The economics of disruption: BlackRock exec discusses winners and losers in technological shift

Mark Wiseman and Jacquie McNish at the Canadian Club in Toronto. Photo courtesy of Mike Hagarty.

There is significant potential to generate profit in the age of disruption. That was the message Mark Wiseman, the chairman of BlackRock Alternative Investors, told the audience at Canadian Club in Toronto on February 2.

"This is a great time to be an investor," Wiseman told Wall Street Journal Canadian correspondent Jacquie McNish in front of several hundred people from the financial sector. "We have to use more technology and we have to learn a lot more and have a view on things we're not used to pricing, like geopolitics and what someone might tweet overnight. But I look at that as an opportunity to actually participate in markets and find a way to generate that all-elusive alpha [high return on investments]."

In 2016, before moving to BlackRock -- which manages $6.4 trillion for institutional investors and very wealthy individuals in more than 100 countries -- Wiseman was president and chief executive officer of the Canada Pension Plan Investment Board for four years.

He gave the example of the shift from paper to electronic airline tickets to posit that the general population is the biggest beneficiary of the technological changes and associated job losses rocking the world.

"Airline tickets today are about six per cent cheaper -- adjusted for inflation, etcetera -- than they were 10 years ago. And yet the [profit] margins of the airlines are up. So why is that?

"It's because the system has become more efficient. We have disintermediated the travel agent. You can't even find a travel agent today.

"That entire productivity gain, all of that efficiency -- the winner is the consumer. The consumer has captured the economic rent from that productivity, or most of it. And that's going to happen industry by industry by industry."

He did admit, though, that the vast majority of companies will be mortally wounded in the process.

"In all of these industries that are being disrupted by technology, scale matters. Because you need to be able to spread your cost over a larger and larger base. So Amazon wins. Google wins. Netflix wins. Alibaba wins. Expedia wins. We’ve got to keep in mind that in every single industry that has been disrupted by technology, the winners are the scale players or the very specialized boutiques. So if you’re a retailer, you’d better be Amazon, or you’d better be scented candles from your craft store in Vermont. Everybody in between is going to get squeezed."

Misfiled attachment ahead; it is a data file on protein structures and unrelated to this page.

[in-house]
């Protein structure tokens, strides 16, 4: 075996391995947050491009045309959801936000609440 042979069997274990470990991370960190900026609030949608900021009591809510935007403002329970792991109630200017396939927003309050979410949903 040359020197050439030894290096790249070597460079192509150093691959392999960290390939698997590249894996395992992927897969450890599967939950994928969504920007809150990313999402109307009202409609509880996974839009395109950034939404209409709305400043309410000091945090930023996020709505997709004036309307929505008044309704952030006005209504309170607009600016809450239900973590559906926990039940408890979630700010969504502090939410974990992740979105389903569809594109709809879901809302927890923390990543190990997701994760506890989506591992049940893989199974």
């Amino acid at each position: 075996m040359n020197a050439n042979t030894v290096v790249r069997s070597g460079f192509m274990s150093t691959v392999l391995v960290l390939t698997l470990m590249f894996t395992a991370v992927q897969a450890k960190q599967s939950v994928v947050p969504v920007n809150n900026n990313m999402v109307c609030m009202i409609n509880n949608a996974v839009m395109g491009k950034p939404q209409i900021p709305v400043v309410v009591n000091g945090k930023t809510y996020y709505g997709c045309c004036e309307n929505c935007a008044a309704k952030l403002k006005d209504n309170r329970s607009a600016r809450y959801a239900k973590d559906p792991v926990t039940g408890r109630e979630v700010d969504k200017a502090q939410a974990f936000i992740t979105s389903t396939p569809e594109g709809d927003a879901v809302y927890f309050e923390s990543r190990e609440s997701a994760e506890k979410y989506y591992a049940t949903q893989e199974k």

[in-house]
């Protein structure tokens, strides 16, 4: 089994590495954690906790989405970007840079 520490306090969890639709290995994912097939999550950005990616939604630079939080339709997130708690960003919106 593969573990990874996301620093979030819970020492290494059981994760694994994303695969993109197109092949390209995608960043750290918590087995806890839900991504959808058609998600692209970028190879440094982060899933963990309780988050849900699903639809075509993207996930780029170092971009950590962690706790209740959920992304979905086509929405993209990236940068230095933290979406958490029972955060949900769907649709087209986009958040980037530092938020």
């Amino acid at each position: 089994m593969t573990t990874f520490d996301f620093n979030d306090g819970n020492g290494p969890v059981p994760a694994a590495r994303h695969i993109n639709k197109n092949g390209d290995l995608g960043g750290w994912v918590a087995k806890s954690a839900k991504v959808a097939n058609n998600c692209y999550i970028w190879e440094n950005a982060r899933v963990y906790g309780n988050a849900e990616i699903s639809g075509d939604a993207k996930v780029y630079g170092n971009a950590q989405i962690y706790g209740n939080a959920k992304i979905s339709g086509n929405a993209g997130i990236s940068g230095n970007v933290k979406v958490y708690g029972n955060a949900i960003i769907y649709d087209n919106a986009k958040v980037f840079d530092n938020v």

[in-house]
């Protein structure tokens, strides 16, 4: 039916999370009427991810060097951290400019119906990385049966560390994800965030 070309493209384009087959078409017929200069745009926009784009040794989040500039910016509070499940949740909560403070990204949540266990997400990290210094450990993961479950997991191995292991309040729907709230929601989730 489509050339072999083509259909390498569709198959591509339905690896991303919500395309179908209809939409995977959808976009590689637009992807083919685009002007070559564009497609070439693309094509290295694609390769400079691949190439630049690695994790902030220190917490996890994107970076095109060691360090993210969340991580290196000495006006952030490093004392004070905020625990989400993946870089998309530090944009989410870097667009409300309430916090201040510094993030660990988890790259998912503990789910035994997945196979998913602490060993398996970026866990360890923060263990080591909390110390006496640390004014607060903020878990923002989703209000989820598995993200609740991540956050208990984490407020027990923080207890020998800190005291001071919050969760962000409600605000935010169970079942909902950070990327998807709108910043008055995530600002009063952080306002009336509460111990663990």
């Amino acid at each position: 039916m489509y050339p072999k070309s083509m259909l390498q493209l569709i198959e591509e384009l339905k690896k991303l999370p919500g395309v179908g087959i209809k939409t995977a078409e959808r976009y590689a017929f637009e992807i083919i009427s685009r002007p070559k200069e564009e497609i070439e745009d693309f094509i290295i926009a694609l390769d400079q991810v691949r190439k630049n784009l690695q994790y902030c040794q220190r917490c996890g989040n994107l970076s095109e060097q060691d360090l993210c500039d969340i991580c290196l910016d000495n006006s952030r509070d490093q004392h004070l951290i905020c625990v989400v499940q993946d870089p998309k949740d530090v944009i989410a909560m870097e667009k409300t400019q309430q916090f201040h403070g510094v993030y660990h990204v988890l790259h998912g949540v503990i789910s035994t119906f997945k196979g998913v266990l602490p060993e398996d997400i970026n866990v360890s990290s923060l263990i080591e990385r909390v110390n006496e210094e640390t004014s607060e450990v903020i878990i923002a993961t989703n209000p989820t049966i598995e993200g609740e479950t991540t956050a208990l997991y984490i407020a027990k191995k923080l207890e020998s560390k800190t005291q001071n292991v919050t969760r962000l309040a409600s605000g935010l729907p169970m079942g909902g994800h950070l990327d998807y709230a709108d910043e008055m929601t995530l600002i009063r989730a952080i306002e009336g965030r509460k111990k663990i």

The same applies to investing firms -- and also to Canada as a whole.

"One of the biggest things that I discovered from moving to Canada from the U.S. is the definition of scale. This country, unless our businesses expand outside of our borders, we are doomed. Because we don’t have enough scale in this country to compete, and so the Canadian winners have to be global because they have to be able to access the scale of global markets."

What are some of the remedies for this? He and several others created the Century Initiative to push the idea that Canada’s population needs to climb to 100 million by the year 2100.

"We will grow with current immigration levels to about 50 million people in this country by 2050. And then we stop. So unless we address this issue by, among other things, increasing immigration, increasing the ability of women to succeed in the workforce, by creating things like national childcare program, by focusing on our education system, we are going to see that sort of 'barely hanging on middle-power status’ [and] by the time our children are sitting on this stage or sitting in this audience, it'll be a very, very different discussion."

However, not everyone agrees with Wiseman's views.

One of the dissenters is Sam Gindin.

Gindin, who did not attend the Canadian Club event, is a retired union official and academic. He was the Packer Chair in Social Justice at York University in Toronto until 2010. He also has written several books, most recently co-authoring The Contradictions of Pension Fund Capitalism.

In an interview, he said he is tired of the pontification of the powerful and the subsequent fatalistic debates about the ravages of our present economic system.

"All we have left is lamentations about how bad a particular businessman or politician is or whether to choose a future that ranges from bad to horrible -- rather than how we can use technology and our collective potential to construct a radically more meaningful existence than that offered by capitalism."

Rosemary Frei is an independent, full-time journalist, videographer and activist focusing on economic and social justice issues.

Image: Mike Hagart

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